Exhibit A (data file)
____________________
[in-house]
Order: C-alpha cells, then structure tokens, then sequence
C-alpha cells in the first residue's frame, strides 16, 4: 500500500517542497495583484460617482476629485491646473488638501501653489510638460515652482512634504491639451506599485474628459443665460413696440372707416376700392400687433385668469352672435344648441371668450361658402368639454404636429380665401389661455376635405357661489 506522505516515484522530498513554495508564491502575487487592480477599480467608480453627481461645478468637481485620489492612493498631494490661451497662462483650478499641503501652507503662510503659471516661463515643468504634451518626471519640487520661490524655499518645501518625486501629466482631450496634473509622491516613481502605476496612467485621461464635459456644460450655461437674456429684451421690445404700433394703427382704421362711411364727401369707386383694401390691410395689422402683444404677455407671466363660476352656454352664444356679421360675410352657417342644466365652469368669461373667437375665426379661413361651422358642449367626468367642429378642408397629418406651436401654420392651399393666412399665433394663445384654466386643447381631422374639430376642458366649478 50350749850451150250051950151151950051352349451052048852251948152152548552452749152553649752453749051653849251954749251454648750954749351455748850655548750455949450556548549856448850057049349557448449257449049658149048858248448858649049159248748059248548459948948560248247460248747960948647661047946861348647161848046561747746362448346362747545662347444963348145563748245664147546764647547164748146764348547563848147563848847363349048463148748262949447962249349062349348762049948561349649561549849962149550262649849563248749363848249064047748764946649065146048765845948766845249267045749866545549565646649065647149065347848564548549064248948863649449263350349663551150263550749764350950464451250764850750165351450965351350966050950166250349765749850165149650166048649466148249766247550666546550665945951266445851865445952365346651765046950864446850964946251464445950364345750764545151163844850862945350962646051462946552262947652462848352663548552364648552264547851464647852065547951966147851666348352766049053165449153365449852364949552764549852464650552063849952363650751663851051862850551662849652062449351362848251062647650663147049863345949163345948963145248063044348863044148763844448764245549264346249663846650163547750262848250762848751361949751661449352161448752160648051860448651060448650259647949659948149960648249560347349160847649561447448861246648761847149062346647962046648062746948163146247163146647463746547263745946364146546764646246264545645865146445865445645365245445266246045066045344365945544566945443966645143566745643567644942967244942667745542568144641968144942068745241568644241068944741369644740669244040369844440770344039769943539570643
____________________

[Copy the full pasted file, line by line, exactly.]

[in-house]
Order: C-alpha cells, then structure tokens, then sequence
C-alpha cells in the first residue's frame, strides 16, 4: 500500500517542497495583484460617482476629485491646473488638501501653489510638460515652482512634504491639451506599485474628459443665460413696440372707416376700392400687433385668469352672435344648441371668450361658402368639454404636429380665401389661455376635405357661489 506522505516515484522530498513554495508564491502575487487592480477599480467608480453627481461645478468637481485620489492612493498631494490661451497662462483650478499641503501652507503662510503659471516661463515643468504634451518626471519640487520661490524655499518645501518625486501629466482631450496634473509622491516613481502605476496612467485621461464635459456644460450655461437674456429684451421690445404700433394703427382704421362711411364727401369707386383694401390691410395689422402683444404677455407671466363660476352656454352664444356679421360675410352657417342644466365652469368669461373667437375665426379661413361651422358642449367626468367642429378642408397629418406651436401654420392651399393666412399665433394663445384654466386643447381631422374639430376642458366649478 50350749850451150250051950151151950051352349451052048852251948152152548552452749152553649752453749051653849251954749251454648750954749351455748850655548750455949450556548549856448850057049349557448449257449049658149048858248448858649049159248748059248548459948948560248247460248747960948647661047946861348647161848046561747746362448346362747545662347444963348145563748245664147546764647547164748146764348547563848147563848847363349048463148748262949447962249349062349348762049948561349649561549849962149550262649849563248749363848249064047748764946649065146048765845948766845249267045749866545549565646649065647149065347848564548549064248948863649449263350349663551150263550749764350950464451250764850750165351450965351350966050950166250349765749850165149650166048649466148249766247550666546550665945951266445851865445952365346651765046950864446850964946251464445950364345750764545151163844850862945350962646051462946552262947652462848352663548552364648552264547851464647852065547951966147851666348352766049053165449153365449852364949552764549852464650552063849952363650751663851051862850551662849652062449351362848251062647650663147049863345949163345948963145248063044348863044148763844448764245549264346249663846650163547750262848250762848751361949751661449352161448752160648051860448651060448650259647949659948149960648249560347349160847649561447448861246648761847149062346647962046648062746948163146247163146647463746547263745946364146546764646246264545645865146445865445645365245445266246045066045344365945544566945443966645143566745643567644942967244942667745542568144641968144942068745241568644241068944741369644740669244040369844440770344039769943539570643